Music: "Searching Everywhere" from Universal Production Music
Video Credit: NASA/GSFC/SVS

Scientists have discovered that a mysterious pressure dubbed "dark energy" makes up about 68% of the total energy content of the cosmos, but so far we don't know much more about it. Exploring the nature of dark energy is one of the primary reasons NASA is building the Wide Field Infrared Survey Telescope (WFIRST), a space telescope whose measurements will help illuminate the dark energy puzzle. With a better understanding of dark energy, we will have a better sense of the past and future evolution of the universe. ...

What exactly is dark energy? More is unknown than known, but theorists are chasing down a couple of possible explanations. Cosmic acceleration could be caused by a new energy component, which would require some adjustments to Einstein's theory of gravity - perhaps the cosmological constant, which Einstein called his biggest blunder, is real after all.

Alternatively, Einstein's theory of gravity may break down on cosmological scales. If this is the case, the theory will need to be replaced with a new one that incorporates the cosmic acceleration we have observed. Theorists still don't know what the correct explanation is, but WFIRST will help us find out.

Previous missions have gathered some clues, but so far they haven't yielded results that strongly favor one explanation over another. With the same resolution as Hubble's cameras but a field of view that is 100 times larger, WFIRST will generate never-before-seen big pictures of the universe. The new mission will advance the exploration of the dark energy mystery in ways that other telescopes can't by mapping how matter is structured and distributed throughout the cosmos, and also by measuring large numbers of distant supernovae. The results will indicate how dark energy acts across the universe, and whether and how it has changed over cosmic history.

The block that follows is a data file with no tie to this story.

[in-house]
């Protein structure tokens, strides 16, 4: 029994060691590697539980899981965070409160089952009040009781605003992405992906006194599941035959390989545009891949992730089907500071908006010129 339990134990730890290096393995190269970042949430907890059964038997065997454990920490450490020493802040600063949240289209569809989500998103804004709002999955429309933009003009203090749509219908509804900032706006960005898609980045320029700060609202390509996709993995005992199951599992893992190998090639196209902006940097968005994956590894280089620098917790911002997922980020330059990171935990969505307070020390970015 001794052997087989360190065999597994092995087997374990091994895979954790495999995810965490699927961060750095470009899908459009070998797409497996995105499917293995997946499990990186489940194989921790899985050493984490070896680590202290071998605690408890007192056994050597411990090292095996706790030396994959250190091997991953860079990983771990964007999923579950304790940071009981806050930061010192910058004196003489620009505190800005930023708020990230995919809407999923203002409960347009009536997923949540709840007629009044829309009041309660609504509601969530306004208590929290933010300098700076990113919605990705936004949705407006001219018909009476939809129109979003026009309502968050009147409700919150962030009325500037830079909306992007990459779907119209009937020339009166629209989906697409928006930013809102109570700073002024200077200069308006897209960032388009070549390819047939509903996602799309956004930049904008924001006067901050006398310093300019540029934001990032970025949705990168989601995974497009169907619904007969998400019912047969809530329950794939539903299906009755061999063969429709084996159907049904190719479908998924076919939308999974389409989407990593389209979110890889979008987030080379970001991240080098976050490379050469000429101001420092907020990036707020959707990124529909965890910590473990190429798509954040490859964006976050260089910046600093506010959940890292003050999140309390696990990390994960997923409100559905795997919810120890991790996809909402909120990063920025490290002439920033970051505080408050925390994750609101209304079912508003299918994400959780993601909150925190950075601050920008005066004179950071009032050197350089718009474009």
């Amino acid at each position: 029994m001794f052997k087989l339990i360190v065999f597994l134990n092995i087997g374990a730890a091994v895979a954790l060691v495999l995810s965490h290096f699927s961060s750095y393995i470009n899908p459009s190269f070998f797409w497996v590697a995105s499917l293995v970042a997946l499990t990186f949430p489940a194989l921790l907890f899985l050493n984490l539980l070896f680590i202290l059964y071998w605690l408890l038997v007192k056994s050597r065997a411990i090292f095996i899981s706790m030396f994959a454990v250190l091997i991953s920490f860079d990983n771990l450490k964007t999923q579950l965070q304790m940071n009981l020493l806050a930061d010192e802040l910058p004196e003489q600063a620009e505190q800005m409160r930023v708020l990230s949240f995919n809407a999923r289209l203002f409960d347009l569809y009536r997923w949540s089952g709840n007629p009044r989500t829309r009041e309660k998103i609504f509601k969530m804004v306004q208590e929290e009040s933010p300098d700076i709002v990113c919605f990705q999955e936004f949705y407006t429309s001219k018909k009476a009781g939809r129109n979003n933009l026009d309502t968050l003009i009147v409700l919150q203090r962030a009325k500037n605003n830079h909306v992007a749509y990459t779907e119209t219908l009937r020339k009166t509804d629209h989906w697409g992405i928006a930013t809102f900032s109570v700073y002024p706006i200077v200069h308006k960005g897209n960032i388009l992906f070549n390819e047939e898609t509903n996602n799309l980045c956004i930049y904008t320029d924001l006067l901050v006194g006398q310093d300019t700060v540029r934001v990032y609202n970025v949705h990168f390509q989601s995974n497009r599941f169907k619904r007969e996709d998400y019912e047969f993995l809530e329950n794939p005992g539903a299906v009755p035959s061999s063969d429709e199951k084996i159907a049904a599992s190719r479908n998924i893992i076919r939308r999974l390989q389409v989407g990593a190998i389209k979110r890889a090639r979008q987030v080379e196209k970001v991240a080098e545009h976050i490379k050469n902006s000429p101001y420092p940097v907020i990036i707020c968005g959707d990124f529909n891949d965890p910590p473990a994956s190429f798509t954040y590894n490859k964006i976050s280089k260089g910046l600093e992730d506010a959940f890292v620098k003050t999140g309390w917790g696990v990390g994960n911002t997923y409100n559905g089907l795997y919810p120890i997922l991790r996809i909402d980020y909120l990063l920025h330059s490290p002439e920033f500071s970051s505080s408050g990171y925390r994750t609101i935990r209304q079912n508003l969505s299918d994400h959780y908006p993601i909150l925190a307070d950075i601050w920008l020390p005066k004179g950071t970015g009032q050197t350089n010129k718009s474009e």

The mission will use three survey methods to search for an explanation of dark energy. The High Latitude Spectroscopic Survey will measure accurate distances and positions of millions of galaxies using a "standard ruler" technique. ... The High Latitude Imaging Survey will measure the shapes and distances of multitudes of galaxies and galaxy clusters. ... WFIRST will also conduct a survey of one type of exploding star, building on the observations that led to the discovery of accelerated expansion. Type Ia supernovae ...
Know the quiet place within your heart and touch the rainbow of possibility; be
alive to the gentle breeze of communication, and please stop being such a jerk.
— Garrison Keillor